In April 1539 Humayun marched east to settle matters with Sher Khan. In the vicinity of Chausa, negotiations brokered by a religious teacher engineered a peace that gave certain concessions to Sher Shah. Thinking this was yet again a victory for the Mughals, the useless Humayun once again gave over to endless partying. In a surprise move, Sher Shah brought his army into the rear of the Mughals, and just as morning was breaking on the 27th day of June, fell upon them. Bleary-eyed soldiery led by a drunken and spineless king is no match for an efficient fighting machine under an able commander.
The rout was utter and even as the day reached its mid-point, over twelve thousand Mughal troops lay dead on the field. In disgrace did Humayun withdraw to Agra.
In the beginning of 1540, news arrived that Sher Shah was moving westward at the head of a large army. Forsaken by his brothers yet again and leading a disaffected army, Humayun prepared to take the field. On the banks of the Ganga River by the city of Kanauj, the Mughal army drew rein. Across the brown eddies of the river Sher Shah’s Pathans were arrayed. As they lay about for a full month, the Mughal army frittered away by desertions while the Pathans became readier still for the coming contest. Early in May, not yet a full eleven months since the rout of Chausa, the Mughals crossed the river to give battle.
The best account of this ignominious defeat of the Mughals is given by the worthy Mirza Haider Dughlat, a cousin of Babur’s, in command of a division. Forty thousand disorganised and dispirited Mughal solders, he notes, fled before ten thousand well-orchestrated Pathans even before a single arrow had been loosed. So gutless and hasty was the Mughal rout that not a man from either side was wounded. In the scramble, writes Dughlat, many a man of illustrious name, too panic-stricken to remove his mail, drowned in the Ganga. And Humayun with all his pretence to generalship escaped across the river on a diseased, limping nag. That, for the time being, was the end of the Mughal empire in the subcontinent.
Humayun fled to Rajasthan and Sindh, but finding no truck with local rulers eventually took refuge in Persia. In India, Sher Shah Suri began to consolidate his hold over the new empire. One of the first things was to induce the Gakkhars to join him. This small but warlike tribe living on the northwest fringe of his empire, had sworn allegiance to Babur two decades earlier and had not hurried over to Sher Shah’s side. Advancing to Bhera on the banks of the Jhelum River, Sher Shah sent out an emissary to demand their loyalty. Sarang Khan, the Gakkhar chief, remained unequivocally defiant, replying with a pair of maces and some arrow-filled quivers. Gakkhar lore says there was a pair of lion cubs as well and the message, ‘You call yourself “Sher,” so I send you these cubs that you try to imbibe their qualities of these noble creatures. It is doubtful, but you may yet acquire some of their courage.’
If there was ever a declaration of war this was one. Sher Shah advanced across the Jhelum and into the Potohar Plateau where he got a good enough measure of the Gakkhars. Those of his advisors who knew this tenacious lot advised the king that it would be best to possess their territory by controlling the roads with strong permanent garrisons. The government would then not only be able to control their plundering raids, but also have access into their country whenever needed. And so a survey was undertaken to build the first garrison that was to hold the redoubtable Gakkhars at bay.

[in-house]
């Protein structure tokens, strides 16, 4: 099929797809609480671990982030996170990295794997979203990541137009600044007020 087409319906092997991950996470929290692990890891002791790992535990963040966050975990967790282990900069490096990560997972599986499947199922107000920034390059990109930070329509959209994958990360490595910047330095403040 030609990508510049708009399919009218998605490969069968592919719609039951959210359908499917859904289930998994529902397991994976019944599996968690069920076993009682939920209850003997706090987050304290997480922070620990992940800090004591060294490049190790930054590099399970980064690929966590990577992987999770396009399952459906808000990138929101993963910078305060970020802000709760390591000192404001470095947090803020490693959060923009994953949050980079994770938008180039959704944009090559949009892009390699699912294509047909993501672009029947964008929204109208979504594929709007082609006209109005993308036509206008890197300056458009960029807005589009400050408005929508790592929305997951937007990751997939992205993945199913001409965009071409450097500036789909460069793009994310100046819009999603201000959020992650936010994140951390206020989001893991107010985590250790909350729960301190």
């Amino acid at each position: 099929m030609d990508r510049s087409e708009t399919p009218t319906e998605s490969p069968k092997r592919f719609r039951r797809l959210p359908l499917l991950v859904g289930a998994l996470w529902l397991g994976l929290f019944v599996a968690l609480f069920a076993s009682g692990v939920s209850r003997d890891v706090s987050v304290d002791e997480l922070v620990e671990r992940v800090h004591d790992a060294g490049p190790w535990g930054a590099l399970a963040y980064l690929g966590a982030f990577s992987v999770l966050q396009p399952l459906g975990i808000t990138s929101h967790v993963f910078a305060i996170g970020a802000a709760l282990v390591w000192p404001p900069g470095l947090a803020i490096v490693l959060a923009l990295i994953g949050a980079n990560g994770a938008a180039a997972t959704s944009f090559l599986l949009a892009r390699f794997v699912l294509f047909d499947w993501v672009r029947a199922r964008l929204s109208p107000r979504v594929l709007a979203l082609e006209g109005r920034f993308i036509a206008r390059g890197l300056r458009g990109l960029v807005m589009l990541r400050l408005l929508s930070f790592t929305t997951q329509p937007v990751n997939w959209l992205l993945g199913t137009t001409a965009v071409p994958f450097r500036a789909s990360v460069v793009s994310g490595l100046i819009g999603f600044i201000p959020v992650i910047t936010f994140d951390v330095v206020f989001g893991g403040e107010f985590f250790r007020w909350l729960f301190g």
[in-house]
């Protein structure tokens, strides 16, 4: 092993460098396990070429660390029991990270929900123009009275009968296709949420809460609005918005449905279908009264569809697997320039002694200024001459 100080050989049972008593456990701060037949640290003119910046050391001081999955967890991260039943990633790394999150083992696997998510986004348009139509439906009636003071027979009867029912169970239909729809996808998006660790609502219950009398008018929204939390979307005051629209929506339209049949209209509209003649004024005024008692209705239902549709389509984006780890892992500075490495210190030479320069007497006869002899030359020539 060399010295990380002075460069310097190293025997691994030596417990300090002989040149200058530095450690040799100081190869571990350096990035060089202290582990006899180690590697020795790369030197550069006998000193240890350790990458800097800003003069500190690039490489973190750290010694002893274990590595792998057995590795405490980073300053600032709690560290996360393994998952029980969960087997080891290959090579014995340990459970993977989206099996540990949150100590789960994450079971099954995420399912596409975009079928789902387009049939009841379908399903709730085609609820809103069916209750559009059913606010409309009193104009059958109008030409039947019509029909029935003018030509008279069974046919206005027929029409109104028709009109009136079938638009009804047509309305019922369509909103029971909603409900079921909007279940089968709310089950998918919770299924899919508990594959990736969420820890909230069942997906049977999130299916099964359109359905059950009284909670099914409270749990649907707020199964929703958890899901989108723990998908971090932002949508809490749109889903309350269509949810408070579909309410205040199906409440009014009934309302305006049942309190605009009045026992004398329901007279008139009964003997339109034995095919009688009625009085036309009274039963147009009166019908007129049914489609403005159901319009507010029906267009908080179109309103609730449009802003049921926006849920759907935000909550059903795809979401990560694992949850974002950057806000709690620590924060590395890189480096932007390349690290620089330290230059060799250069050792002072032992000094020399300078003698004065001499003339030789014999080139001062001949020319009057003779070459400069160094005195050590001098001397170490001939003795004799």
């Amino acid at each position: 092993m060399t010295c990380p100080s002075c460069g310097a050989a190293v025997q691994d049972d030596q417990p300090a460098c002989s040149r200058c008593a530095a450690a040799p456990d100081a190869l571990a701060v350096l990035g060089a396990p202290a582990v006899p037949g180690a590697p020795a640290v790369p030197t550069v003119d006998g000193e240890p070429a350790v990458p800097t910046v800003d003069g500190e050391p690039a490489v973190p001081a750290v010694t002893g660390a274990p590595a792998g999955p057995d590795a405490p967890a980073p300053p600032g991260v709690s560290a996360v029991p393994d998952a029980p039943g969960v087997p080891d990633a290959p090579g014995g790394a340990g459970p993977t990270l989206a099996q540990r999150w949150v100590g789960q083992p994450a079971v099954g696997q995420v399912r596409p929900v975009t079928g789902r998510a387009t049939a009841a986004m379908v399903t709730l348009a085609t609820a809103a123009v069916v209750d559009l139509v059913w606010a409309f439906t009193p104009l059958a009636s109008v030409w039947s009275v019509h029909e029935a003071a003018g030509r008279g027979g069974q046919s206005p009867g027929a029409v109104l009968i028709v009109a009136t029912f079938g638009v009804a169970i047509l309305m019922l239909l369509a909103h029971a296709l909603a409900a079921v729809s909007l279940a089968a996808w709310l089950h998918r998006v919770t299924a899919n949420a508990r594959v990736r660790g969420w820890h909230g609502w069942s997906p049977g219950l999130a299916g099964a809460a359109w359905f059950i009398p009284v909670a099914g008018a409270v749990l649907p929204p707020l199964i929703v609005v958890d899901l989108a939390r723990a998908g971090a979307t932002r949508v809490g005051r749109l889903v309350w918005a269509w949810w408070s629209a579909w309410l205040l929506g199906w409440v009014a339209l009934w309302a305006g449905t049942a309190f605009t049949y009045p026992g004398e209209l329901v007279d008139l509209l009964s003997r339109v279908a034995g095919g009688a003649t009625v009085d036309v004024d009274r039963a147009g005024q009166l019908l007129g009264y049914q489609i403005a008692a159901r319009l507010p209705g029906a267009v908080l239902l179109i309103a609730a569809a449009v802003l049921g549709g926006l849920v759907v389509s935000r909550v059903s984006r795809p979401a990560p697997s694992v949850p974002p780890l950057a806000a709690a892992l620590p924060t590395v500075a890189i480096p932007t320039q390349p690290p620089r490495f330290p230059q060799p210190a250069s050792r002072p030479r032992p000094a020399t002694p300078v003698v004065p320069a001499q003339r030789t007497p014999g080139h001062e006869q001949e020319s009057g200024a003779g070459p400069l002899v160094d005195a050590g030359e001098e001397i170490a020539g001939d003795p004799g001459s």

On the borders of Gakkhar country, by the right bank of the stream known as the Kahan, surveyors noted a straight-sided low hill. It was, the report to the king observed, ‘in the vicinity of Tilla Balnath.’ The site, a few kilometres south of the sub-montane branch of the Rajapatha and about fifteen kilometres from the ferry of Jhelum, was chosen for the garrison.
Here was to be built a fortress of singular strength and design that would overawe any aggressor. It would be called Rohtas, so the king ordained, after the fort of the same name in Bengal that he had won by stratagem only some years earlier.
The able Haibat Khan Niazi was placed at the head of the force to guard the northwest border of Sher Shah’s kingdom while administration was to be overseen by Khowas Khan. Todar Mal, Sher Shah’s revenue minister, was placed in-charge of the construction work. Leaving Toder Mal with a plentiful supply of funds and the instructions to complete the fort most expeditiously, Sher Shah returned to Bengal to quell a revolt.
Work on the fort of Rohtas began in 1541. Wages were good and able-bodied men from surrounding localities came to benefit from this new bounty. Slowly the massive walls of Rohtas began to rise above the sandy banks of the Kahan. The Gakkhar chief, resolute in his royalty to the son of Babur, proclaimed that anyone from the Gakkhar tribe working on the construction of Rohtas would be banished. Work slowed down, but it did not cease altogether for there were other willing workers as well. In sheer defiance of the Niazi general and his crack troops, the Gakkhars embarked upon periodic incursions to drive away construction workers.
Time came when Toder Mal was hard put to recruit labourers and stonemasons. Work came to a standstill. The man wrote to his king to apprise him of the state of affairs. Sher Shah, however, had no misgivings concerning his project. Nothing was going to come in the way of accomplishing it. He wrote back, ‘I selected you from among many, to execute this work, thinking you a man of sense and experience. You have been supplied with money. Go on, at any expense, to fulfil my object, and draw on my treasury for the amount, whatever it may be.’ History was never to say that Sher Shah was miserly when it came to achieving his desired ends.